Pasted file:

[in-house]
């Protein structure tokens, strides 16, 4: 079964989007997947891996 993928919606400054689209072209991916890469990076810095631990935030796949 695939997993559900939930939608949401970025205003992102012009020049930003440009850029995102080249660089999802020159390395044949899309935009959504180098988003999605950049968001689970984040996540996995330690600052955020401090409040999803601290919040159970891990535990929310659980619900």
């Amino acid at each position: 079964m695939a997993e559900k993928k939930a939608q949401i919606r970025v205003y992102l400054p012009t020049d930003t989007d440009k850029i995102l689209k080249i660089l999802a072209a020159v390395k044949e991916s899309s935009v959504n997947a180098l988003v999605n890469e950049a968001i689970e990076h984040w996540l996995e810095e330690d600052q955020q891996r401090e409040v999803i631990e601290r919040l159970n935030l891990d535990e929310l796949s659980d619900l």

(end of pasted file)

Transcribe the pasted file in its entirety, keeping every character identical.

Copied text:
[in-house]
């Protein structure tokens, strides 16, 4: 079964989007997947891996 993928919606400054689209072209991916890469990076810095631990935030796949 695939997993559900939930939608949401970025205003992102012009020049930003440009850029995102080249660089999802020159390395044949899309935009959504180098988003999605950049968001689970984040996540996995330690600052955020401090409040999803601290919040159970891990535990929310659980619900």
């Amino acid at each position: 079964m695939a997993e559900k993928k939930a939608q949401i919606r970025v205003y992102l400054p012009t020049d930003t989007d440009k850029i995102l689209k080249i660089l999802a072209a020159v390395k044949e991916s899309s935009v959504n997947a180098l988003v999605n890469e950049a968001i689970e990076h984040w996540l996995e810095e330690d600052q955020q891996r401090e409040v999803i631990e601290r919040l159970n935030l891990d535990e929310l796949s659980d619900l």